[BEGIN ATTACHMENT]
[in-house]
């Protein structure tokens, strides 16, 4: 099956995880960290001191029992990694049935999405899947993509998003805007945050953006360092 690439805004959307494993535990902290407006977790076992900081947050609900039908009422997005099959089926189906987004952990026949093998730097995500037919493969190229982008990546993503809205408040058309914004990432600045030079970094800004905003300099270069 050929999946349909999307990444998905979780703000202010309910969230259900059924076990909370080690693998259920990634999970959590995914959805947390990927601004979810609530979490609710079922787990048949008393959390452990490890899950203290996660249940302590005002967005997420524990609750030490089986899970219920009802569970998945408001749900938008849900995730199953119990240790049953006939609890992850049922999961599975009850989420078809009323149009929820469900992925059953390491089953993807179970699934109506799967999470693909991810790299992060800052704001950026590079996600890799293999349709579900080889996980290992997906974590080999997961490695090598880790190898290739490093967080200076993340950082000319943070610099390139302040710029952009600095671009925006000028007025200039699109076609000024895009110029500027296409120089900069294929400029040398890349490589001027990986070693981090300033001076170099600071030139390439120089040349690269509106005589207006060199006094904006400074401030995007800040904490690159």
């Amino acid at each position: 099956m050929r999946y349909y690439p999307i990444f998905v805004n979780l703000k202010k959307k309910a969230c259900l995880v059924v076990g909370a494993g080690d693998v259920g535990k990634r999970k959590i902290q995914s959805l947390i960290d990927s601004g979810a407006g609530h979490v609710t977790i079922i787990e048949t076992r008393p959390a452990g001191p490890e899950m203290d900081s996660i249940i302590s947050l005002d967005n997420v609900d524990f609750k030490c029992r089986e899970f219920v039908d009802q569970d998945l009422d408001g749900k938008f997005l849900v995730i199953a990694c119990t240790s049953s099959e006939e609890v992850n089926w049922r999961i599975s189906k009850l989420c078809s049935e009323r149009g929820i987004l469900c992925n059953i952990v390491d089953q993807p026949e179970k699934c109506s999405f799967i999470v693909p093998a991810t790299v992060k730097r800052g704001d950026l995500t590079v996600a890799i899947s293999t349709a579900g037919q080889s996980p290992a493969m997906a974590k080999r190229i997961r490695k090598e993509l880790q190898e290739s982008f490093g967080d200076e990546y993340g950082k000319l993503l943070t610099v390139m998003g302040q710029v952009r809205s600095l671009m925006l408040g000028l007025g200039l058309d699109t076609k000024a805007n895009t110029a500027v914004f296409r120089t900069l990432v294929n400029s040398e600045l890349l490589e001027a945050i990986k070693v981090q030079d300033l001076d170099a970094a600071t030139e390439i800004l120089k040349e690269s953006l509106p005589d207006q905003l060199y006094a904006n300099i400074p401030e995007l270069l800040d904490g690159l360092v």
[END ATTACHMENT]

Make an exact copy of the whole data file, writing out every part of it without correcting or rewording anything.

[in-house]
């Protein structure tokens, strides 16, 4: 099956995880960290001191029992990694049935999405899947993509998003805007945050953006360092 690439805004959307494993535990902290407006977790076992900081947050609900039908009422997005099959089926189906987004952990026949093998730097995500037919493969190229982008990546993503809205408040058309914004990432600045030079970094800004905003300099270069 050929999946349909999307990444998905979780703000202010309910969230259900059924076990909370080690693998259920990634999970959590995914959805947390990927601004979810609530979490609710079922787990048949008393959390452990490890899950203290996660249940302590005002967005997420524990609750030490089986899970219920009802569970998945408001749900938008849900995730199953119990240790049953006939609890992850049922999961599975009850989420078809009323149009929820469900992925059953390491089953993807179970699934109506799967999470693909991810790299992060800052704001950026590079996600890799293999349709579900080889996980290992997906974590080999997961490695090598880790190898290739490093967080200076993340950082000319943070610099390139302040710029952009600095671009925006000028007025200039699109076609000024895009110029500027296409120089900069294929400029040398890349490589001027990986070693981090300033001076170099600071030139390439120089040349690269509106005589207006060199006094904006400074401030995007800040904490690159």
């Amino acid at each position: 099956m050929r999946y349909y690439p999307i990444f998905v805004n979780l703000k202010k959307k309910a969230c259900l995880v059924v076990g909370a494993g080690d693998v259920g535990k990634r999970k959590i902290q995914s959805l947390i960290d990927s601004g979810a407006g609530h979490v609710t977790i079922i787990e048949t076992r008393p959390a452990g001191p490890e899950m203290d900081s996660i249940i302590s947050l005002d967005n997420v609900d524990f609750k030490c029992r089986e899970f219920v039908d009802q569970d998945l009422d408001g749900k938008f997005l849900v995730i199953a990694c119990t240790s049953s099959e006939e609890v992850n089926w049922r999961i599975s189906k009850l989420c078809s049935e009323r149009g929820i987004l469900c992925n059953i952990v390491d089953q993807p026949e179970k699934c109506s999405f799967i999470v693909p093998a991810t790299v992060k730097r800052g704001d950026l995500t590079v996600a890799i899947s293999t349709a579900g037919q080889s996980p290992a493969m997906a974590k080999r190229i997961r490695k090598e993509l880790q190898e290739s982008f490093g967080d200076e990546y993340g950082k000319l993503l943070t610099v390139m998003g302040q710029v952009r809205s600095l671009m925006l408040g000028l007025g200039l058309d699109t076609k000024a805007n895009t110029a500027v914004f296409r120089t900069l990432v294929n400029s040398e600045l890349l490589e001027a945050i990986k070693v981090q030079d300033l001076d170099a970094a600071t030139e390439i800004l120089k040349e690269s953006l509106p005589d207006q905003l060199y006094a904006n300099i400074p401030e995007l270069l800040d904490g690159l360092v």